Assuntos
Cristalografia por Raios X/métodos , Proteínas/química , Software , Microscopia Crioeletrônica/métodos , Bases de Dados de Proteínas , Ligação de Hidrogênio , Simulação de Dinâmica Molecular , Conformação Proteica
15.
Artigo em Inglês | MEDLINE | ID: mdl-31662799

RESUMO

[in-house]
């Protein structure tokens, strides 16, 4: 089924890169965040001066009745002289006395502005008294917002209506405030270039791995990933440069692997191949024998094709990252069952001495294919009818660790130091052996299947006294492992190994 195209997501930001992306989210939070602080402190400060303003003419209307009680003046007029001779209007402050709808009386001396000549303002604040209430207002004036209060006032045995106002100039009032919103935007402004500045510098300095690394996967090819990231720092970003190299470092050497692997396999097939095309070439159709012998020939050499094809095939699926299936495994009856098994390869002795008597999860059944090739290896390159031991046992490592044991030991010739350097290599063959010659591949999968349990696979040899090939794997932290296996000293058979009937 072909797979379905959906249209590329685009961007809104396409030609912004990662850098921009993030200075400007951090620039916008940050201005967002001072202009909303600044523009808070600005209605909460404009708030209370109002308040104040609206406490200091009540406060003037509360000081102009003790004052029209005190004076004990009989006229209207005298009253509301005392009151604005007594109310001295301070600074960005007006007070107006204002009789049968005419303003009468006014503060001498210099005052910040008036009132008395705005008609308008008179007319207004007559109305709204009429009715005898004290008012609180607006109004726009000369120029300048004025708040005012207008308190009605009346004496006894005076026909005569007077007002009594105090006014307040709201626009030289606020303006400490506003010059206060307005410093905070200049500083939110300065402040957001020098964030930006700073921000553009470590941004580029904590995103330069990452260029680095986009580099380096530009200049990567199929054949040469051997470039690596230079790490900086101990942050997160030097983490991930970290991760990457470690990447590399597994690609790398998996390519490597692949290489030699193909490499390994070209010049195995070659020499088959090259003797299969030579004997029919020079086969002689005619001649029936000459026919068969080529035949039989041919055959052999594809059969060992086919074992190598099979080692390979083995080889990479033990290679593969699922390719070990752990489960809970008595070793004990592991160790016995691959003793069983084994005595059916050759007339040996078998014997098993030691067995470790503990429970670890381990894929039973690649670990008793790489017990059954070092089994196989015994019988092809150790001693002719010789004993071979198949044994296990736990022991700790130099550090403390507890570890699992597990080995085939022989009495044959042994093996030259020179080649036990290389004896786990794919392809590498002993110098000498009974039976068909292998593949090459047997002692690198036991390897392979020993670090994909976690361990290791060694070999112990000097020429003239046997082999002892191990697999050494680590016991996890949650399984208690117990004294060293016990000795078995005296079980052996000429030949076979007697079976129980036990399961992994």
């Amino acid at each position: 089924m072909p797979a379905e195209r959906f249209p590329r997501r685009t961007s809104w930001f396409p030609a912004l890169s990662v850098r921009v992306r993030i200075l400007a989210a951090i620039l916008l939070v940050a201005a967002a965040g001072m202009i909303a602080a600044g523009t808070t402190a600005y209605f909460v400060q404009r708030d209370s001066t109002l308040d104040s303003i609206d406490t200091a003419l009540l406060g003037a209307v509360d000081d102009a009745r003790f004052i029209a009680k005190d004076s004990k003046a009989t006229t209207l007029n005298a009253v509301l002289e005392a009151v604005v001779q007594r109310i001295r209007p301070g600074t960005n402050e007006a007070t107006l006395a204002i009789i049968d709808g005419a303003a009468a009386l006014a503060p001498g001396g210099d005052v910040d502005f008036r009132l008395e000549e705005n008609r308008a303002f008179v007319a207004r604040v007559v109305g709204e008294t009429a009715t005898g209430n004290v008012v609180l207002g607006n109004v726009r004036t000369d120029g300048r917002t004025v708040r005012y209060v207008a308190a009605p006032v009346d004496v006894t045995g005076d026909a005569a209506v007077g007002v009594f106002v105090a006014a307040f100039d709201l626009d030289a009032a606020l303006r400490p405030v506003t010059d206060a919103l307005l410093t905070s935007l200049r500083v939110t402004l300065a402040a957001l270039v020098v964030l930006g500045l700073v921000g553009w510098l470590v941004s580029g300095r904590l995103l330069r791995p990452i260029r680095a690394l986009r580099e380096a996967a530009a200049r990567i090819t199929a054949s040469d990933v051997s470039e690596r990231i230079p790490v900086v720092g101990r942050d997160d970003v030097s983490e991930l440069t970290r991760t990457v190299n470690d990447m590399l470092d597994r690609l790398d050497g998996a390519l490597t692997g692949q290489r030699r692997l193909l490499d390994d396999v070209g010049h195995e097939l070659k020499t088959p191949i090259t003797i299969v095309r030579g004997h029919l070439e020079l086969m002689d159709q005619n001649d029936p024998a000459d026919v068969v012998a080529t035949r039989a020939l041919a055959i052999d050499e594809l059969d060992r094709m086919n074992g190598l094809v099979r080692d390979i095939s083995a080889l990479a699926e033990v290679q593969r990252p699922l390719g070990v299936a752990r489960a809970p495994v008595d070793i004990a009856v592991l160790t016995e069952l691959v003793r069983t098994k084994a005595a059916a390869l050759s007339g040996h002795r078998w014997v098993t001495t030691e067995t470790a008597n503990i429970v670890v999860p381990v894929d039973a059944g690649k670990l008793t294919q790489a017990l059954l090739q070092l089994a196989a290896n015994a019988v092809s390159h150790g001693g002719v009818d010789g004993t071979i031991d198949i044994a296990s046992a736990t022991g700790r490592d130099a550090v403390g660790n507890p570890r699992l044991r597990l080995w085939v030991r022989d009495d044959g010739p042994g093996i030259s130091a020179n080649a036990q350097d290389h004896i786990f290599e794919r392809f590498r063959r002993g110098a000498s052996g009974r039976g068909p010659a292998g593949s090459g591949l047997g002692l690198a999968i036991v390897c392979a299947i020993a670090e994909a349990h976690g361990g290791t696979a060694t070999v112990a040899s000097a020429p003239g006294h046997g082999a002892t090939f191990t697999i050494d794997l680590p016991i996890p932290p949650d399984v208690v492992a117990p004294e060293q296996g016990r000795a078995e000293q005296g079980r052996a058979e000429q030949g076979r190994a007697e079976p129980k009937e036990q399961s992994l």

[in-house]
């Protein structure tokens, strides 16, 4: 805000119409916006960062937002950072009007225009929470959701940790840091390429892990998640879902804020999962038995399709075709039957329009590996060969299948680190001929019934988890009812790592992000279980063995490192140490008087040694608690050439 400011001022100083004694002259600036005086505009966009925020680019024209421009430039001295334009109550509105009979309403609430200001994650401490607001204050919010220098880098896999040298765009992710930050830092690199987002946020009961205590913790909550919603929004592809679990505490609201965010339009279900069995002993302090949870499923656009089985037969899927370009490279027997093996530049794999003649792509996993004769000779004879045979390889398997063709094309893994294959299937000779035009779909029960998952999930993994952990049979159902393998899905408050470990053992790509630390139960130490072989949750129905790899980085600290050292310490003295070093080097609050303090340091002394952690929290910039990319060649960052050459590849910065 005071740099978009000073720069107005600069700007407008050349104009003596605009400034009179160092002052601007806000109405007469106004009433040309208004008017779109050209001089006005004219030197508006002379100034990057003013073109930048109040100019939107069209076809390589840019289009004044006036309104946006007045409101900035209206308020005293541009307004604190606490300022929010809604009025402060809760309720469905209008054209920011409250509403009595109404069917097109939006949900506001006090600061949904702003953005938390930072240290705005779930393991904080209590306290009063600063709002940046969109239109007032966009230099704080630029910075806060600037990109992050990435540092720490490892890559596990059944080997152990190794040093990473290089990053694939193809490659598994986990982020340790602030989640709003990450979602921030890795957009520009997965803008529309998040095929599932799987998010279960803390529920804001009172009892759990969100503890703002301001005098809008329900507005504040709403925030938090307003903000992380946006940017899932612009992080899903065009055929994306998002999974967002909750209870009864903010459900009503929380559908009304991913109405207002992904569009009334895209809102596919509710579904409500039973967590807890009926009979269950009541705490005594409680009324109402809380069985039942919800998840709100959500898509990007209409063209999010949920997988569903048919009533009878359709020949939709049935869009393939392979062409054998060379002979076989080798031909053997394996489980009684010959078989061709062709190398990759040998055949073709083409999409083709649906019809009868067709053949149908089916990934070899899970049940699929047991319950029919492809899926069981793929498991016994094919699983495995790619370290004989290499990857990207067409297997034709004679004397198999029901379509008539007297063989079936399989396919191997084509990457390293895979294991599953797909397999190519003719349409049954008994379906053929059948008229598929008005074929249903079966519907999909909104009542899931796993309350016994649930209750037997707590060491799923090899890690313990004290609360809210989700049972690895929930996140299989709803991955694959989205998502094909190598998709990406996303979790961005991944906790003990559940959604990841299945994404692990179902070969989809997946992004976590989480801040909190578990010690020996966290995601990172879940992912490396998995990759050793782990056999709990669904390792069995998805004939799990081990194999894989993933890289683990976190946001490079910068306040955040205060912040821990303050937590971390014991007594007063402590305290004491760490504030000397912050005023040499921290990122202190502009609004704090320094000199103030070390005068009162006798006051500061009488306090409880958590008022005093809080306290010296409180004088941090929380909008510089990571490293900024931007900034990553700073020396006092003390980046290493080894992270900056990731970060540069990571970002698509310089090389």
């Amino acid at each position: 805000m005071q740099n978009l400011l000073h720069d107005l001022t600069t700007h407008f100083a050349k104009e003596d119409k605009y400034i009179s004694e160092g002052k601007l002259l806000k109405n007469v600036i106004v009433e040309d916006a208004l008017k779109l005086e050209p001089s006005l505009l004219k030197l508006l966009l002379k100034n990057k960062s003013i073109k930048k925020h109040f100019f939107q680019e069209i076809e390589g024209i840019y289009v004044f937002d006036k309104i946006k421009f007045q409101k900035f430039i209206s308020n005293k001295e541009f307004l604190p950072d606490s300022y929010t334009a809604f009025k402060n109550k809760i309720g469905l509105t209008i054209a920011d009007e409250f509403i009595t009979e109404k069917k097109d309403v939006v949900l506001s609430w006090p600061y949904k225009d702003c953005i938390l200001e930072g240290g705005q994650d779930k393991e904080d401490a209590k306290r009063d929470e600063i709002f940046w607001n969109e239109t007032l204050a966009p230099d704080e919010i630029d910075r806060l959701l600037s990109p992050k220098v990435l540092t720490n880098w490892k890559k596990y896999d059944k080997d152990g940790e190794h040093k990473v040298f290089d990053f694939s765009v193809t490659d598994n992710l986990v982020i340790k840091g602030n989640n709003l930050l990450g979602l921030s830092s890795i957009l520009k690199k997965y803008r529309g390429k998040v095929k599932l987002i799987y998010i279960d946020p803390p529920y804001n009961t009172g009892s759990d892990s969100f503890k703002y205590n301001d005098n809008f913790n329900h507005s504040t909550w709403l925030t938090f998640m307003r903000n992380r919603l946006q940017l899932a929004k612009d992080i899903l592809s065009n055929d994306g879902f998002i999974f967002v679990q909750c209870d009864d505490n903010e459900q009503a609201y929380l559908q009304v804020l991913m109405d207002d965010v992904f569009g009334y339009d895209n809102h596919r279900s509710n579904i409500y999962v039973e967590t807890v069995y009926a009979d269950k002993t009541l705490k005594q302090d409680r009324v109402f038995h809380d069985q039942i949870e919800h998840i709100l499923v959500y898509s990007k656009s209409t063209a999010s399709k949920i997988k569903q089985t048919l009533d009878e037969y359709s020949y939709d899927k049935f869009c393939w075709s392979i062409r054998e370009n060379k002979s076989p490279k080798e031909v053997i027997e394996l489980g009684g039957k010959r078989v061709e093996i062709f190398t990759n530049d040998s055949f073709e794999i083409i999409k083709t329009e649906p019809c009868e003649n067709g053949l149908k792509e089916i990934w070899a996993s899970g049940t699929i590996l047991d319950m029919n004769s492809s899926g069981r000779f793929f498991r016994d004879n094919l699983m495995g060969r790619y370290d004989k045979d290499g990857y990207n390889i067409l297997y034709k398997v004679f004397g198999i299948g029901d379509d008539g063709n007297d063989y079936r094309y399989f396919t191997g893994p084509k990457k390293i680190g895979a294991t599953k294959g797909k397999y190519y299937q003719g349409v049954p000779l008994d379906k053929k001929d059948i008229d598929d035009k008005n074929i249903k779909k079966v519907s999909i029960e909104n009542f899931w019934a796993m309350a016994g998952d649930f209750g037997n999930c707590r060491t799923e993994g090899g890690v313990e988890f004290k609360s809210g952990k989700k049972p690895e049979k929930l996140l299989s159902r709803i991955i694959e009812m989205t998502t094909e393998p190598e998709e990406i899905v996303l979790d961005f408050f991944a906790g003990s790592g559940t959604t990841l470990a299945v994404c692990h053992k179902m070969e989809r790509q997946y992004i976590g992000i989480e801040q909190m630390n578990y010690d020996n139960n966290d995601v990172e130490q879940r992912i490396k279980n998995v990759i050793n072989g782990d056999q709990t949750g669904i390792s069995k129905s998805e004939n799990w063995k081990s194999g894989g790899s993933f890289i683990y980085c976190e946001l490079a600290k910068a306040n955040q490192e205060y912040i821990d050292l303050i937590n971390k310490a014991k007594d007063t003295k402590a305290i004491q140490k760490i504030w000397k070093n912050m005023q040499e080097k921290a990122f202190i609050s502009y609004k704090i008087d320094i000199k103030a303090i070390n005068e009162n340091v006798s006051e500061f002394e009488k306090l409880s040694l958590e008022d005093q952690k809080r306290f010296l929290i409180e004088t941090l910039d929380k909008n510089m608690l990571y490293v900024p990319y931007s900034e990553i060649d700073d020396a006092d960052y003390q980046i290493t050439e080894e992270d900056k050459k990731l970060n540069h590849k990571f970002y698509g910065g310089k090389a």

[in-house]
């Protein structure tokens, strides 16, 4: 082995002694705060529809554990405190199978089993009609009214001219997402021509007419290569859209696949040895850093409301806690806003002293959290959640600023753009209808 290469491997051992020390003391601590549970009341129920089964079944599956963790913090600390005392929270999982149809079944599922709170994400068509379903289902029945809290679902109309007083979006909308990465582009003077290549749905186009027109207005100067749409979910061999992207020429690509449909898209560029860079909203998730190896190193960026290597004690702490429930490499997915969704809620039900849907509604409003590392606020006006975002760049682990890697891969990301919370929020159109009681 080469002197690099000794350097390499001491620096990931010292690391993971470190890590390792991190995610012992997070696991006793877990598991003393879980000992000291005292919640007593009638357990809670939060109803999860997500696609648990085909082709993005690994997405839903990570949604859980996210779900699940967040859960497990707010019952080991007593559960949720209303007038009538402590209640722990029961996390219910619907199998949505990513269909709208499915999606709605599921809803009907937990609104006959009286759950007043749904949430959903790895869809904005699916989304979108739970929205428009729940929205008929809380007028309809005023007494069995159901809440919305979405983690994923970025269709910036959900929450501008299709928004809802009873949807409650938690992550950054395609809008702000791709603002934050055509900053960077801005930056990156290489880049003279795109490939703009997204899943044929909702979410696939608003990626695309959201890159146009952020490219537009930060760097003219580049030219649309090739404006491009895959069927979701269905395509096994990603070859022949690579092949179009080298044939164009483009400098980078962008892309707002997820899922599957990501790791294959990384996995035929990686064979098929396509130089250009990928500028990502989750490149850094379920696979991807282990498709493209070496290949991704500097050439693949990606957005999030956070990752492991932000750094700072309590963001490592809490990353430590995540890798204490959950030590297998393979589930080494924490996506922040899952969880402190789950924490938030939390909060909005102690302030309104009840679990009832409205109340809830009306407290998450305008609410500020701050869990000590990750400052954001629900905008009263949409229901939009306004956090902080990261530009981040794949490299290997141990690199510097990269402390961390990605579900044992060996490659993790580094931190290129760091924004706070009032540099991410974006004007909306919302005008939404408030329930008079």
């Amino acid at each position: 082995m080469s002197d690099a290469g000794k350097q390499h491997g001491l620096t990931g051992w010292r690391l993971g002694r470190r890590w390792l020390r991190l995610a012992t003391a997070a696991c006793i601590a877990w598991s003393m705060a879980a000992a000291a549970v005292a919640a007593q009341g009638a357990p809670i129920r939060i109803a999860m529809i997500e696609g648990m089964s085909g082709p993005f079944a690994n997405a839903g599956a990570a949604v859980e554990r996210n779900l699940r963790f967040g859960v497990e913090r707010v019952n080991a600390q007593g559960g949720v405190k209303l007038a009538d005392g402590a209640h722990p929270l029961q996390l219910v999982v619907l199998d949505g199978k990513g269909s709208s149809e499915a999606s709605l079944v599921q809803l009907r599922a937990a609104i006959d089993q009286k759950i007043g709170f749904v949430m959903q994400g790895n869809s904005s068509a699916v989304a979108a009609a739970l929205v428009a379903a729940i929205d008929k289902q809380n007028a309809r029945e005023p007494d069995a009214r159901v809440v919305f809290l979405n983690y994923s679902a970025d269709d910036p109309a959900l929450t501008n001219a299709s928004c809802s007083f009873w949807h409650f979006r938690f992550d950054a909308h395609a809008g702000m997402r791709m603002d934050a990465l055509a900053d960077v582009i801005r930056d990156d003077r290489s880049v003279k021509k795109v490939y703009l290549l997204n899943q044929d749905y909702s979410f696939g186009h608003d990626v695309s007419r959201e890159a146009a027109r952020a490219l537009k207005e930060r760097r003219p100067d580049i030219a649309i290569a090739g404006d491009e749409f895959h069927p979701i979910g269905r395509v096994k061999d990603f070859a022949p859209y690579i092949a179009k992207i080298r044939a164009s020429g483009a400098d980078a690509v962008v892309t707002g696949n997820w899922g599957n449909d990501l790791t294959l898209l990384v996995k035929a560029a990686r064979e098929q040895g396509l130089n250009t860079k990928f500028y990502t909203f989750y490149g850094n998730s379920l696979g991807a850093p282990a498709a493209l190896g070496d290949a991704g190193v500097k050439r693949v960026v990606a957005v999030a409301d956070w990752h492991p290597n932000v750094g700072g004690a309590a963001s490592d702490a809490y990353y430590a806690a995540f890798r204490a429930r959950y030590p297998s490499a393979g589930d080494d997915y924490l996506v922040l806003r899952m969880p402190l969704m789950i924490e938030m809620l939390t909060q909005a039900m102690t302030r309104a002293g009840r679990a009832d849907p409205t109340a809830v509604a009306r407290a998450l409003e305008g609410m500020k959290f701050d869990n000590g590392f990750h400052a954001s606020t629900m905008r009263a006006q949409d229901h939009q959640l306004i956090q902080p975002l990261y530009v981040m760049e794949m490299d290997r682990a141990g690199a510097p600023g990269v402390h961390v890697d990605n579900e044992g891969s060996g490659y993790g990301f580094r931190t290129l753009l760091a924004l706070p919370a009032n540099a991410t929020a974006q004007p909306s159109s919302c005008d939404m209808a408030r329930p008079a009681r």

The structures of biological macromolecules would not be known to their present extent without X-ray crystallography. Most simulations of globular proteins in solution begin by surrounding the crystal structure of the monomer in a bath of water molecules, but the standard simulation employing periodic boundary conditions is already close to a crystal lattice environment. With simple protocols, the same software and molecular models can perform simulations of the crystal lattice, including all asymmetric units and solvent to fill the box. Throughout the history of molecular dynamics, studies of crystal lattices have served to investigate the quality of the underlying force fields, correlate the simulated ensembles to experimental structure factors, and extrapolate the behavior in lattices to behavior in solution. Powerful new computers are enabling molecular simulations with greater realism and statistical convergence. Meanwhile, the advent of exciting new methods in crystallography, including femtosecond free-electron lasers and image reconstruction for time-resolved crystallography on slurries of small crystals, is expanding the range of structures accessible to X-ray diffraction. We review past fusions of simulations and crystallography, then look ahead to the ways that simulations of crystal structures will enhance structural biology in the future.